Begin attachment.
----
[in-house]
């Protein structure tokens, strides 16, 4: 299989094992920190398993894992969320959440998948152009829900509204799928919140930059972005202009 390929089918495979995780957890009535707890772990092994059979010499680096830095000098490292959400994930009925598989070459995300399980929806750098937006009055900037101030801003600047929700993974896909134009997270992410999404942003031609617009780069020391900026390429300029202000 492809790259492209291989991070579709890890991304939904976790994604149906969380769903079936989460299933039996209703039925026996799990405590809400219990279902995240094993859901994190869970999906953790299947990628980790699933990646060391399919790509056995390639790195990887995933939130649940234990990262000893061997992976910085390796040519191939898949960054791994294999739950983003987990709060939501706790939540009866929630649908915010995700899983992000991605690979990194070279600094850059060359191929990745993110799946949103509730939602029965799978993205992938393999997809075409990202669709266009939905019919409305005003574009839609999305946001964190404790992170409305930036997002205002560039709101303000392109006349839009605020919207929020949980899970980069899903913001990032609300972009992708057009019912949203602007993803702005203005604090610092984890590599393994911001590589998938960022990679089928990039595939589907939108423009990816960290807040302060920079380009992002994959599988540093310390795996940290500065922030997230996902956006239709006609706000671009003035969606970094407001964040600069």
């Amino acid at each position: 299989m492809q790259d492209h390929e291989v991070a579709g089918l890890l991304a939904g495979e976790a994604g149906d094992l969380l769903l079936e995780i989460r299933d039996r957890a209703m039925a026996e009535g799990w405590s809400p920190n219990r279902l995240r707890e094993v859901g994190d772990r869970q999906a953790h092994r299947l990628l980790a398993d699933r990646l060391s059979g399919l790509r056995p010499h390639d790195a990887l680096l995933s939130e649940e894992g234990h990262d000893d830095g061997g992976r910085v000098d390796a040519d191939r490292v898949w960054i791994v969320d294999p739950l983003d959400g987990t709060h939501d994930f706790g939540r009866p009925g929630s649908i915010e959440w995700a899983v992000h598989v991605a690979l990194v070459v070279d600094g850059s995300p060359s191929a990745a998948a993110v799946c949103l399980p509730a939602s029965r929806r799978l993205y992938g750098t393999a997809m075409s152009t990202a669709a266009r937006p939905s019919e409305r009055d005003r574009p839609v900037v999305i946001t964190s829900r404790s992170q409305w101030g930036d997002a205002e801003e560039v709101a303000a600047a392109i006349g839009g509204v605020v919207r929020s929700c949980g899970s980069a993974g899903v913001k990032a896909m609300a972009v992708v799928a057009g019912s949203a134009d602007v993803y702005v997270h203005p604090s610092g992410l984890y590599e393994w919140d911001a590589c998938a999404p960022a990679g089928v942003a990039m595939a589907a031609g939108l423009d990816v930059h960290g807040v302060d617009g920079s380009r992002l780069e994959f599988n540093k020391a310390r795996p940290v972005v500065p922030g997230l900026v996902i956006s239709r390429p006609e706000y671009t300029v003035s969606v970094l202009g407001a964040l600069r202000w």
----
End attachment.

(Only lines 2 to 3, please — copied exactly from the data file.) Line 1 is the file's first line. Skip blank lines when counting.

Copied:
């Protein structure tokens, strides 16, 4: 299989094992920190398993894992969320959440998948152009829900509204799928919140930059972005202009 390929089918495979995780957890009535707890772990092994059979010499680096830095000098490292959400994930009925598989070459995300399980929806750098937006009055900037101030801003600047929700993974896909134009997270992410999404942003031609617009780069020391900026390429300029202000 492809790259492209291989991070579709890890991304939904976790994604149906969380769903079936989460299933039996209703039925026996799990405590809400219990279902995240094993859901994190869970999906953790299947990628980790699933990646060391399919790509056995390639790195990887995933939130649940234990990262000893061997992976910085390796040519191939898949960054791994294999739950983003987990709060939501706790939540009866929630649908915010995700899983992000991605690979990194070279600094850059060359191929990745993110799946949103509730939602029965799978993205992938393999997809075409990202669709266009939905019919409305005003574009839609999305946001964190404790992170409305930036997002205002560039709101303000392109006349839009605020919207929020949980899970980069899903913001990032609300972009992708057009019912949203602007993803702005203005604090610092984890590599393994911001590589998938960022990679089928990039595939589907939108423009990816960290807040302060920079380009992002994959599988540093310390795996940290500065922030997230996902956006239709006609706000671009003035969606970094407001964040600069």
């Amino acid at each position: 299989m492809q790259d492209h390929e291989v991070a579709g089918l890890l991304a939904g495979e976790a994604g149906d094992l969380l769903l079936e995780i989460r299933d039996r957890a209703m039925a026996e009535g799990w405590s809400p920190n219990r279902l995240r707890e094993v859901g994190d772990r869970q999906a953790h092994r299947l990628l980790a398993d699933r990646l060391s059979g399919l790509r056995p010499h390639d790195a990887l680096l995933s939130e649940e894992g234990h990262d000893d830095g061997g992976r910085v000098d390796a040519d191939r490292v898949w960054i791994v969320d294999p739950l983003d959400g987990t709060h939501d994930f706790g939540r009866p009925g929630s649908i915010e959440w995700a899983v992000h598989v991605a690979l990194v070459v070279d600094g850059s995300p060359s191929a990745a998948a993110v799946c949103l399980p509730a939602s029965r929806r799978l993205y992938g750098t393999a997809m075409s152009t990202a669709a266009r937006p939905s019919e409305r009055d005003r574009p839609v900037v999305i946001t964190s829900r404790s992170q409305w101030g930036d997002a205002e801003e560039v709101a303000a600047a392109i006349g839009g509204v605020v919207r929020s929700c949980g899970s980069a993974g899903v913001k990032a896909m609300a972009v992708v799928a057009g019912s949203a134009d602007v993803y702005v997270h203005p604090s610092g992410l984890y590599e393994w919140d911001a590589c998938a999404p960022a990679g089928v942003a990039m595939a589907a031609g939108l423009d990816v930059h960290g807040v302060d617009g920079s380009r992002l780069e994959f599988n540093k020391a310390r795996p940290v972005v500065p922030g997230l900026v996902i956006s239709r390429p006609e706000y671009t300029v003035s969606v970094l202009g407001a964040l600069r202000w």